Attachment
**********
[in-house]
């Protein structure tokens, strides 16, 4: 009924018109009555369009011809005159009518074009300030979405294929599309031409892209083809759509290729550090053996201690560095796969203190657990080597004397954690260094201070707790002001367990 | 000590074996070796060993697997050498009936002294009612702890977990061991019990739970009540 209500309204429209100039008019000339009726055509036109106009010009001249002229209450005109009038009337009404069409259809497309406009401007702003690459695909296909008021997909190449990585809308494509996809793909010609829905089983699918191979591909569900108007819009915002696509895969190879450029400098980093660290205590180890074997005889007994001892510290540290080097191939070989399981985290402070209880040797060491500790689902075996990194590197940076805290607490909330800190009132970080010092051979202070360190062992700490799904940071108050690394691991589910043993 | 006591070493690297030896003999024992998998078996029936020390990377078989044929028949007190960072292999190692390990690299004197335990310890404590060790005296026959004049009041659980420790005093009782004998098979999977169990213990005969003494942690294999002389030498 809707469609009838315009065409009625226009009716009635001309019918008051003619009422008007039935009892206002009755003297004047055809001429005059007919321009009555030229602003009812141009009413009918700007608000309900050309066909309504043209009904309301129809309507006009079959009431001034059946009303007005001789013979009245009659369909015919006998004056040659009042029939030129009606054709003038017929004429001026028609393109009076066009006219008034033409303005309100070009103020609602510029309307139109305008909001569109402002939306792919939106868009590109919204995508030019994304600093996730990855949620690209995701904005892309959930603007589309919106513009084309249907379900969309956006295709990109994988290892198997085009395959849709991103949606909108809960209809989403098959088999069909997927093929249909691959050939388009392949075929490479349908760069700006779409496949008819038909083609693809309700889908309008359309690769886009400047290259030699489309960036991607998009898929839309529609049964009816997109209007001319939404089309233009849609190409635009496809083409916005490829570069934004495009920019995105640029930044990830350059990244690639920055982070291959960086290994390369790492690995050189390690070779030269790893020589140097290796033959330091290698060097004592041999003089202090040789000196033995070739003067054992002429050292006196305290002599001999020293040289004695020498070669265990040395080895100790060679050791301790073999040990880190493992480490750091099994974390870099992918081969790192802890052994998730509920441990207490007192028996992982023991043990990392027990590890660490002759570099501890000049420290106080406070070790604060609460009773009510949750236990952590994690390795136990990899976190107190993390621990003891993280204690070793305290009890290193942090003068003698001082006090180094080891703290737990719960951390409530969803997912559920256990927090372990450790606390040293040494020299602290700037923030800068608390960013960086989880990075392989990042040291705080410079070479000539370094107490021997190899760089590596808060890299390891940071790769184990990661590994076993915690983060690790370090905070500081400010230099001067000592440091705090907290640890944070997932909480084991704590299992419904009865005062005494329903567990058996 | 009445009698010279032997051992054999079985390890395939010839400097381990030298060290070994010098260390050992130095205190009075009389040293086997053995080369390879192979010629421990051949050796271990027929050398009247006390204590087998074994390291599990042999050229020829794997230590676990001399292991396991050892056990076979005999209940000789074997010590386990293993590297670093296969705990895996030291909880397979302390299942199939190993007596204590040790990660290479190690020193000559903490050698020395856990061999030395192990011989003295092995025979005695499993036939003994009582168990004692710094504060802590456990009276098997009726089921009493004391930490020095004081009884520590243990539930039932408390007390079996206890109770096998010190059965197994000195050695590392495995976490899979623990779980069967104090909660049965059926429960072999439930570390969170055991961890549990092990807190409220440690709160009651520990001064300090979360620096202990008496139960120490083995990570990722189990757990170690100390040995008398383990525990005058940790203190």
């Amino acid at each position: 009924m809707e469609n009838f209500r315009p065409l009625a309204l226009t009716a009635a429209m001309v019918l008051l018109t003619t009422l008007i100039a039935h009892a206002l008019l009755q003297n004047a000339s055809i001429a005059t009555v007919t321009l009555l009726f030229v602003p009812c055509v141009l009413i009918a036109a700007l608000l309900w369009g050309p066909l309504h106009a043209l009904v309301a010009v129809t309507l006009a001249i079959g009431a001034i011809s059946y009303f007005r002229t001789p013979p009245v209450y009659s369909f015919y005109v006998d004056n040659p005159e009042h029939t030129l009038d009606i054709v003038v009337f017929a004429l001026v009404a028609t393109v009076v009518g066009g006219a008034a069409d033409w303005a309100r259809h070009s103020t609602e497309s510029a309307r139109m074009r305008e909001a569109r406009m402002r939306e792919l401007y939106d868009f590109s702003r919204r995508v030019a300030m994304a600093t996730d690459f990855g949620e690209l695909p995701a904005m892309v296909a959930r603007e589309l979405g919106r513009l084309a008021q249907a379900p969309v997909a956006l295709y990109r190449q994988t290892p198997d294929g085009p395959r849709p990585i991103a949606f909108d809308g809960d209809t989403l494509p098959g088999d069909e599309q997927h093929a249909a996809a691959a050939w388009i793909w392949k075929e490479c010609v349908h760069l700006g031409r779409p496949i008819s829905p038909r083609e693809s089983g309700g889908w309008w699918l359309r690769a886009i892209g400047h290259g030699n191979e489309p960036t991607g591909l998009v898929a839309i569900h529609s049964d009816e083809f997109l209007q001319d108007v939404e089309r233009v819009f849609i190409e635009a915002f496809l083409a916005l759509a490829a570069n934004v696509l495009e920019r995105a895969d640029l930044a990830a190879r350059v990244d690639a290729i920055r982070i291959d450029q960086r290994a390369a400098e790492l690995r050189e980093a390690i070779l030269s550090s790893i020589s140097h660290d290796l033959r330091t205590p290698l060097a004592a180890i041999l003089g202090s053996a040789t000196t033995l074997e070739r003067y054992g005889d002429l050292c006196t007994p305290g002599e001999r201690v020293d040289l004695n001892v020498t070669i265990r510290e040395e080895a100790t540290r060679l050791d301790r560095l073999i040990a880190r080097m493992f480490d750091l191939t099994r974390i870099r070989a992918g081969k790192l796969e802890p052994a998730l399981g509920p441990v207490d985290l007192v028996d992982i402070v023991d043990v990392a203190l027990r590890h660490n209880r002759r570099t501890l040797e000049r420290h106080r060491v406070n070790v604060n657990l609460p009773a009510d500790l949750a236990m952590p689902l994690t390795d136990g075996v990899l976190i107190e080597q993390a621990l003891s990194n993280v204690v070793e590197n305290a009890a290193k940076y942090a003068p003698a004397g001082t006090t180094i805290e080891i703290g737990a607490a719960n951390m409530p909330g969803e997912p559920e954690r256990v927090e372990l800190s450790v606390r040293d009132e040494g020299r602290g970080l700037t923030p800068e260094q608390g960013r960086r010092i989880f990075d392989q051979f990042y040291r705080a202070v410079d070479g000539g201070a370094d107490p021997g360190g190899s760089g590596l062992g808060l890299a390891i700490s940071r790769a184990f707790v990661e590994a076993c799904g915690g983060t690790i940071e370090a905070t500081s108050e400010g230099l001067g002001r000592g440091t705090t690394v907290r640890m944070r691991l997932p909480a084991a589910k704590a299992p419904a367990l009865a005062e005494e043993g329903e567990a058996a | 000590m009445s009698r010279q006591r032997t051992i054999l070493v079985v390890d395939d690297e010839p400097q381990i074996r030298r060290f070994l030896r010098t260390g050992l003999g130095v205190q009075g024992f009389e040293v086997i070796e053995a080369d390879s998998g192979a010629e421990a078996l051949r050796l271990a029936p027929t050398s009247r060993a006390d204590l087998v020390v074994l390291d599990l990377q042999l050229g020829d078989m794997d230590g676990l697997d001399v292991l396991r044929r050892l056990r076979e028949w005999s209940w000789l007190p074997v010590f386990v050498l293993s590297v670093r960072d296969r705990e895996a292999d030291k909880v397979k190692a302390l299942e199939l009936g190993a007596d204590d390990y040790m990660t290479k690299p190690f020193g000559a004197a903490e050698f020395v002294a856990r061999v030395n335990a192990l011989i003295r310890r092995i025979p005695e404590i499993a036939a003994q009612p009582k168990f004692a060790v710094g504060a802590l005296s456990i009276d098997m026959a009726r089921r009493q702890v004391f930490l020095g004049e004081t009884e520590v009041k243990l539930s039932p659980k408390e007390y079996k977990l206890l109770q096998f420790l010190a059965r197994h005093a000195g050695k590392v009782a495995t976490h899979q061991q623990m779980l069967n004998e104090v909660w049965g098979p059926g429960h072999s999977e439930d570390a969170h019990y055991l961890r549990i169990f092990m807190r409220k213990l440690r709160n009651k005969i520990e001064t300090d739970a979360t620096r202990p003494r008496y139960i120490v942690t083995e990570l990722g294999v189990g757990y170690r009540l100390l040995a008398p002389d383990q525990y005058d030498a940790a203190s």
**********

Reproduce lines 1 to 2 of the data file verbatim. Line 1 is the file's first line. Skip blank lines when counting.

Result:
[in-house]
């Protein structure tokens, strides 16, 4: 009924018109009555369009011809005159009518074009300030979405294929599309031409892209083809759509290729550090053996201690560095796969203190657990080597004397954690260094201070707790002001367990 | 000590074996070796060993697997050498009936002294009612702890977990061991019990739970009540 209500309204429209100039008019000339009726055509036109106009010009001249002229209450005109009038009337009404069409259809497309406009401007702003690459695909296909008021997909190449990585809308494509996809793909010609829905089983699918191979591909569900108007819009915002696509895969190879450029400098980093660290205590180890074997005889007994001892510290540290080097191939070989399981985290402070209880040797060491500790689902075996990194590197940076805290607490909330800190009132970080010092051979202070360190062992700490799904940071108050690394691991589910043993 | 006591070493690297030896003999024992998998078996029936020390990377078989044929028949007190960072292999190692390990690299004197335990310890404590060790005296026959004049009041659980420790005093009782004998098979999977169990213990005969003494942690294999002389030498 809707469609009838315009065409009625226009009716009635001309019918008051003619009422008007039935009892206002009755003297004047055809001429005059007919321009009555030229602003009812141009009413009918700007608000309900050309066909309504043209009904309301129809309507006009079959009431001034059946009303007005001789013979009245009659369909015919006998004056040659009042029939030129009606054709003038017929004429001026028609393109009076066009006219008034033409303005309100070009103020609602510029309307139109305008909001569109402002939306792919939106868009590109919204995508030019994304600093996730990855949620690209995701904005892309959930603007589309919106513009084309249907379900969309956006295709990109994988290892198997085009395959849709991103949606909108809960209809989403098959088999069909997927093929249909691959050939388009392949075929490479349908760069700006779409496949008819038909083609693809309700889908309008359309690769886009400047290259030699489309960036991607998009898929839309529609049964009816997109209007001319939404089309233009849609190409635009496809083409916005490829570069934004495009920019995105640029930044990830350059990244690639920055982070291959960086290994390369790492690995050189390690070779030269790893020589140097290796033959330091290698060097004592041999003089202090040789000196033995070739003067054992002429050292006196305290002599001999020293040289004695020498070669265990040395080895100790060679050791301790073999040990880190493992480490750091099994974390870099992918081969790192802890052994998730509920441990207490007192028996992982023991043990990392027990590890660490002759570099501890000049420290106080406070070790604060609460009773009510949750236990952590994690390795136990990899976190107190993390621990003891993280204690070793305290009890290193942090003068003698001082006090180094080891703290737990719960951390409530969803997912559920256990927090372990450790606390040293040494020299602290700037923030800068608390960013960086989880990075392989990042040291705080410079070479000539370094107490021997190899760089590596808060890299390891940071790769184990990661590994076993915690983060690790370090905070500081400010230099001067000592440091705090907290640890944070997932909480084991704590299992419904009865005062005494329903567990058996 | 009445009698010279032997051992054999079985390890395939010839400097381990030298060290070994010098260390050992130095205190009075009389040293086997053995080369390879192979010629421990051949050796271990027929050398009247006390204590087998074994390291599990042999050229020829794997230590676990001399292991396991050892056990076979005999209940000789074997010590386990293993590297670093296969705990895996030291909880397979302390299942199939190993007596204590040790990660290479190690020193000559903490050698020395856990061999030395192990011989003295092995025979005695499993036939003994009582168990004692710094504060802590456990009276098997009726089921009493004391930490020095004081009884520590243990539930039932408390007390079996206890109770096998010190059965197994000195050695590392495995976490899979623990779980069967104090909660049965059926429960072999439930570390969170055991961890549990092990807190409220440690709160009651520990001064300090979360620096202990008496139960120490083995990570990722189990757990170690100390040995008398383990525990005058940790203190």